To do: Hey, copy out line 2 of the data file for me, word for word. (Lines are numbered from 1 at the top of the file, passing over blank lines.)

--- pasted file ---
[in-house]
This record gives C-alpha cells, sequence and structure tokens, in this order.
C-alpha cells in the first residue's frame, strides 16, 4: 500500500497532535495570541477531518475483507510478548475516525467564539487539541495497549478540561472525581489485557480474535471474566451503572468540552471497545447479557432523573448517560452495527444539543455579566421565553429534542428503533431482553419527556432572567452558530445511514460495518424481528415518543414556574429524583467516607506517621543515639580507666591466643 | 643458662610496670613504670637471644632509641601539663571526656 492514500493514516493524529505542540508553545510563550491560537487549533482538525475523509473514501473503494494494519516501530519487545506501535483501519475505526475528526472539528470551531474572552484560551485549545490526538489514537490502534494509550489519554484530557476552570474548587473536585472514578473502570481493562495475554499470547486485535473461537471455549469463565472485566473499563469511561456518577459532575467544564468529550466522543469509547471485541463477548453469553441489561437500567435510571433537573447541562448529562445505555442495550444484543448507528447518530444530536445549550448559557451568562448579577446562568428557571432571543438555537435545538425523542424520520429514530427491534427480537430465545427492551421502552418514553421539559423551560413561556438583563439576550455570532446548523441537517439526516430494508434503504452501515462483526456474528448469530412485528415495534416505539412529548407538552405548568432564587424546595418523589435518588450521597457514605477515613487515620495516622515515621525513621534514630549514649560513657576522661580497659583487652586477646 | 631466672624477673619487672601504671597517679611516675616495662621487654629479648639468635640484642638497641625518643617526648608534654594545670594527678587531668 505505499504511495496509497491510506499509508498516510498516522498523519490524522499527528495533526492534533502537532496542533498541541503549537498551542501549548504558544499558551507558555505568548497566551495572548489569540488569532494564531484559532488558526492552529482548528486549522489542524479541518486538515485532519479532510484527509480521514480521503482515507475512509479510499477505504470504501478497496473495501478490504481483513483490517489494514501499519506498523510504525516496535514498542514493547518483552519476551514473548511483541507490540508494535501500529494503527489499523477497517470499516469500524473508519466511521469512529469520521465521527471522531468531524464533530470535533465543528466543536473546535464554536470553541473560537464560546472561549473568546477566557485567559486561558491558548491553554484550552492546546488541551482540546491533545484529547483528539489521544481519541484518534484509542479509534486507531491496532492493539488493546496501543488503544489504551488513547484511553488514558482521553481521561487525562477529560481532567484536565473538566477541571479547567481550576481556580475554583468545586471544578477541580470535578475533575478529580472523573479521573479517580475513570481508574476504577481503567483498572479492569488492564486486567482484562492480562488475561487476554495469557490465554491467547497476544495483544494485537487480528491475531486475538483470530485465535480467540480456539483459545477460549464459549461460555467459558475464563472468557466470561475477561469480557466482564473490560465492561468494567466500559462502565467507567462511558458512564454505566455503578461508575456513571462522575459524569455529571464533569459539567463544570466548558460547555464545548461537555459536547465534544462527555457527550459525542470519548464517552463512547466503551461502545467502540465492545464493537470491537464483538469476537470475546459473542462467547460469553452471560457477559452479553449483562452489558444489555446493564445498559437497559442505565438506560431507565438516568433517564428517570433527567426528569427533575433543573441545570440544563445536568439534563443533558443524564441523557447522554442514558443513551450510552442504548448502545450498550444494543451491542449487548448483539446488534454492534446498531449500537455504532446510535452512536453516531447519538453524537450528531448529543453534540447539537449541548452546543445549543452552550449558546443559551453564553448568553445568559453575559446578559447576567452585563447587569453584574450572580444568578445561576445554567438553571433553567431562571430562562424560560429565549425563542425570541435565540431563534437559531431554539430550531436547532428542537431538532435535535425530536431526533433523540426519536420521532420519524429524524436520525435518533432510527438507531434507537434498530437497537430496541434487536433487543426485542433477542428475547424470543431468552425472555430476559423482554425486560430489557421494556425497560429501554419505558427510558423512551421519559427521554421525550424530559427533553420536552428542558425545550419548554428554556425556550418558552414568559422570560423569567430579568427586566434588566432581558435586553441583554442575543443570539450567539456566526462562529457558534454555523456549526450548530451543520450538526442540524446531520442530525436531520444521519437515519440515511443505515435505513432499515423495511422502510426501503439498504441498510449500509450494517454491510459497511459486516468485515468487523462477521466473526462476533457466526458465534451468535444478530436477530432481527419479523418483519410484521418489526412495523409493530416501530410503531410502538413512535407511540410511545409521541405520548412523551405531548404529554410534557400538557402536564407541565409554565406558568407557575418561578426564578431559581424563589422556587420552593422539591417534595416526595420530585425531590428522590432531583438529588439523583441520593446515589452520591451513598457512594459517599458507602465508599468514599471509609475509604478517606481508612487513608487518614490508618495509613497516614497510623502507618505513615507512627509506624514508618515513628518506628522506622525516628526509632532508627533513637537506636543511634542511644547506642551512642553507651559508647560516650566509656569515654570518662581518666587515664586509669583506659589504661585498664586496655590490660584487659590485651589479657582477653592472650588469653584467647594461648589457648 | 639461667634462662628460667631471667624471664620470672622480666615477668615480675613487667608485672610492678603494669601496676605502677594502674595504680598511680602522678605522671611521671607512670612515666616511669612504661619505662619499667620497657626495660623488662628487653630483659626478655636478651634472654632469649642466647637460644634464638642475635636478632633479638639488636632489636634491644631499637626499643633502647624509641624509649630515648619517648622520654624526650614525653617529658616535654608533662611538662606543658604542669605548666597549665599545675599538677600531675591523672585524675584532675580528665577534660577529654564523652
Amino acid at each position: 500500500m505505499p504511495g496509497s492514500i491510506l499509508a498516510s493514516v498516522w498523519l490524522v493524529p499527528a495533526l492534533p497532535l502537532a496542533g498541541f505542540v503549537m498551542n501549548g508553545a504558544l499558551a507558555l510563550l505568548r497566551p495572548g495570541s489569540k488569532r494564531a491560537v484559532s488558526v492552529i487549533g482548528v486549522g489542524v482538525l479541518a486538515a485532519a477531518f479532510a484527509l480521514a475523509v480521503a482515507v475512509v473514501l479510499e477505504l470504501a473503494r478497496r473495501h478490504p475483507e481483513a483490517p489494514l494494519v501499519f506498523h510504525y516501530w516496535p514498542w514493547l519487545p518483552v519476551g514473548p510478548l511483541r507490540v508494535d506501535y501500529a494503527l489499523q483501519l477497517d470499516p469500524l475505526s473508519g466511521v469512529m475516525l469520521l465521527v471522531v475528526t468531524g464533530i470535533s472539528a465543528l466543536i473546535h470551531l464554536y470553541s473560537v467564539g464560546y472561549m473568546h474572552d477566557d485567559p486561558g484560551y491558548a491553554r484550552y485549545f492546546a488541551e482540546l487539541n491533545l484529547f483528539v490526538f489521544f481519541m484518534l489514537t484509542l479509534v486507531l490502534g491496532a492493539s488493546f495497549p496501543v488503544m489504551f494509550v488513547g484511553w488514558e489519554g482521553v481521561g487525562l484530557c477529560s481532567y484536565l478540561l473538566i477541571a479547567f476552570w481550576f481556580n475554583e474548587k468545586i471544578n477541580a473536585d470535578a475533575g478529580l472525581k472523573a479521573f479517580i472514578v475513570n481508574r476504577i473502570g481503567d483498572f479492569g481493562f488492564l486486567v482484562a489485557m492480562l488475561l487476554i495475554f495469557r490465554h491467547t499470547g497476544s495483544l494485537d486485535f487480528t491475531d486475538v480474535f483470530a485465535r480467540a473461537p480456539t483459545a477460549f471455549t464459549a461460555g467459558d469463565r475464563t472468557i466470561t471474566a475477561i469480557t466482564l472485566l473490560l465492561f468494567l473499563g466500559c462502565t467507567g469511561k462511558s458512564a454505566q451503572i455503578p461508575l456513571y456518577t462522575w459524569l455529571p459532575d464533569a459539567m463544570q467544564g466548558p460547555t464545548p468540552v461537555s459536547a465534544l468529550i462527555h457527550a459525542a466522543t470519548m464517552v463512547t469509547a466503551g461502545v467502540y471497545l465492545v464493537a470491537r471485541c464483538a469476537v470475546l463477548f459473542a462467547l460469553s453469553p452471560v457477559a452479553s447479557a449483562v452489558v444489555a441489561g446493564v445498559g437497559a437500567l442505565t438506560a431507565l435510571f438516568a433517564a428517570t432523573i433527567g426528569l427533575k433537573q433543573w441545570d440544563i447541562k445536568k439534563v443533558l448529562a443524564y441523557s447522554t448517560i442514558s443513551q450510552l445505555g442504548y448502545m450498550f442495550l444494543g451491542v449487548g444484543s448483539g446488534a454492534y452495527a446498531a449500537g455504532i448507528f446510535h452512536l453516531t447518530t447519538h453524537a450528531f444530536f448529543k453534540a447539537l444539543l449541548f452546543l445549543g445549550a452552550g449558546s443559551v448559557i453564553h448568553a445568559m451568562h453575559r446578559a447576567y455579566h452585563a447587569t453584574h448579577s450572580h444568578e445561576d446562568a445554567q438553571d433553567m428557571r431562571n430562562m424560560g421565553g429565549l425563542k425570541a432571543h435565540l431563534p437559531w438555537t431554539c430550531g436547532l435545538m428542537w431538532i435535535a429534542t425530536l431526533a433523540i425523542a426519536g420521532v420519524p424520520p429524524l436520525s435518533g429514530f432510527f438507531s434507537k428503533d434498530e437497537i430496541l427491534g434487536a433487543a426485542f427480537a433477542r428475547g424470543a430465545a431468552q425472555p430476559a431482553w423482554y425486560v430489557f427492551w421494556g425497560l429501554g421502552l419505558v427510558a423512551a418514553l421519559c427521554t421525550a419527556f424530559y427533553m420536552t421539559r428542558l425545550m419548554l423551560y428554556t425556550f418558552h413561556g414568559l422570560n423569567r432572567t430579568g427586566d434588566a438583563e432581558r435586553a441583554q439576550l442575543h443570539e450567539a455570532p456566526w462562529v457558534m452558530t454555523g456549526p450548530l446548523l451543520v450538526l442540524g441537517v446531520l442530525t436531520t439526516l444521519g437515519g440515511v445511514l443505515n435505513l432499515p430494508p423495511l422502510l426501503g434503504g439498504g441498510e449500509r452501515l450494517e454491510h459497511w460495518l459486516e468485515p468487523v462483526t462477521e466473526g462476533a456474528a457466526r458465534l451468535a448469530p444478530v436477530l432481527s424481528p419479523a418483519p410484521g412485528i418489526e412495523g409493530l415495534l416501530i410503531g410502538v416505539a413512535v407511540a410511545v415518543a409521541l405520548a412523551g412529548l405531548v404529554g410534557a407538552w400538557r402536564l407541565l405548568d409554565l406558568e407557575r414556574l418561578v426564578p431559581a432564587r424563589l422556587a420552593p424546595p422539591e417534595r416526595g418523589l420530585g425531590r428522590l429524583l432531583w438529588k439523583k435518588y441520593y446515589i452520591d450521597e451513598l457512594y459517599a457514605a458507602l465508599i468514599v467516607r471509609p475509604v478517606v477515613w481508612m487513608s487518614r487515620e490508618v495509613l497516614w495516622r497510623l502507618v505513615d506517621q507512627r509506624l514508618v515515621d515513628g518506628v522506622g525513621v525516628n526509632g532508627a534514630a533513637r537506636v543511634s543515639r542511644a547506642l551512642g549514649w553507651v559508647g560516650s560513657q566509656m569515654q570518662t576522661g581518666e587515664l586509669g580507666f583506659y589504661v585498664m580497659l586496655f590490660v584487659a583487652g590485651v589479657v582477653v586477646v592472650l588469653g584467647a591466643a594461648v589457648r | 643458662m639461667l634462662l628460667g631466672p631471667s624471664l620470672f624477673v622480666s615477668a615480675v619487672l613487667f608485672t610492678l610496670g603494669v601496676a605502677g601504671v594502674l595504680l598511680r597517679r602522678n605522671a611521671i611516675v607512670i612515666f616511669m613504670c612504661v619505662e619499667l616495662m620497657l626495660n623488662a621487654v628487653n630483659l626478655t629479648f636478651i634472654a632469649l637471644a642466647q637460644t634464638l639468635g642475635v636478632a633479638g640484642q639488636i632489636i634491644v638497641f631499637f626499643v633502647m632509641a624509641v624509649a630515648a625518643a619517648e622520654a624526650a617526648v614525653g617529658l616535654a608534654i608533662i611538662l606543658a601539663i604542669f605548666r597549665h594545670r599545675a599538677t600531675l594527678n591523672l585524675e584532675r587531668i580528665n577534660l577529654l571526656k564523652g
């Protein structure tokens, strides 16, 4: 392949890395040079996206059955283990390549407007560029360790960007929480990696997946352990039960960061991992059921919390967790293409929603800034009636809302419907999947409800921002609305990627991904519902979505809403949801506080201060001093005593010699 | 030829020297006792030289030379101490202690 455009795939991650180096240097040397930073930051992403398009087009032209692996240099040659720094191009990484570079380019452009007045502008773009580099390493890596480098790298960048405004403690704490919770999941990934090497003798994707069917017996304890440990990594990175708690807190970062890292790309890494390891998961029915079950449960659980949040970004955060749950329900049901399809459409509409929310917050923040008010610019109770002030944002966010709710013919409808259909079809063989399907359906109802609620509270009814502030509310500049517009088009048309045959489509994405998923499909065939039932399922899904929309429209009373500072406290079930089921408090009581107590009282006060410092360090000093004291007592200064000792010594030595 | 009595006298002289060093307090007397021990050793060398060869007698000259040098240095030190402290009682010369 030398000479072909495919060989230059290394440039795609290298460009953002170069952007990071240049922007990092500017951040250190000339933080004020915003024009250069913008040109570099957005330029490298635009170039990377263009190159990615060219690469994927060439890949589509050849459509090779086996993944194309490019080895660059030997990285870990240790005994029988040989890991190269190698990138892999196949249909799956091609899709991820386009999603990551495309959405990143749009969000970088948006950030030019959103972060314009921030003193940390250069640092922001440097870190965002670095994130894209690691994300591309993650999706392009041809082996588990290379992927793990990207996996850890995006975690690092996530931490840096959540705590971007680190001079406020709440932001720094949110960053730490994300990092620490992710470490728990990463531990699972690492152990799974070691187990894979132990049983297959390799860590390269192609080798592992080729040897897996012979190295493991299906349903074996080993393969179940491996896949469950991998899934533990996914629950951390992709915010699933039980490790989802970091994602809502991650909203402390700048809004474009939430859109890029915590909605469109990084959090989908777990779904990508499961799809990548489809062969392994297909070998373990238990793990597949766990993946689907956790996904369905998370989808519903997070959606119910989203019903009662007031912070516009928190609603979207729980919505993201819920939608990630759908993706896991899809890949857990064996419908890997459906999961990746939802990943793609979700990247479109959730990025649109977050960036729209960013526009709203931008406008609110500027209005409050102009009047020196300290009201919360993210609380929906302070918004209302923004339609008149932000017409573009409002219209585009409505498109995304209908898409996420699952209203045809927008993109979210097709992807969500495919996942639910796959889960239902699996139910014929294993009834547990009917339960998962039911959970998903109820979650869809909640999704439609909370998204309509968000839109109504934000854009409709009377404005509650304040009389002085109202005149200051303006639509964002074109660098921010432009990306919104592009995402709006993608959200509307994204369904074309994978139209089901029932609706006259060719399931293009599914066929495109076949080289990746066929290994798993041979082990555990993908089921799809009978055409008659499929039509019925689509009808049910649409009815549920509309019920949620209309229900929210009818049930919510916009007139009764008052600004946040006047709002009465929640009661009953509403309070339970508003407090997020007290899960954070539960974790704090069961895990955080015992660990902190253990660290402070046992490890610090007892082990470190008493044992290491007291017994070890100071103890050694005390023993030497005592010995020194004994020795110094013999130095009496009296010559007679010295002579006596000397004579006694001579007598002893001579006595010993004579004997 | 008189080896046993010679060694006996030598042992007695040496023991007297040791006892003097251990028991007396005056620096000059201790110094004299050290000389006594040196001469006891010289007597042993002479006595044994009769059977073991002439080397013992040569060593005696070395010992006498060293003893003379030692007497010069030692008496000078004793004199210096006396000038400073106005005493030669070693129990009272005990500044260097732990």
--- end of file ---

This record gives C-alpha cells, sequence and structure tokens, in this order.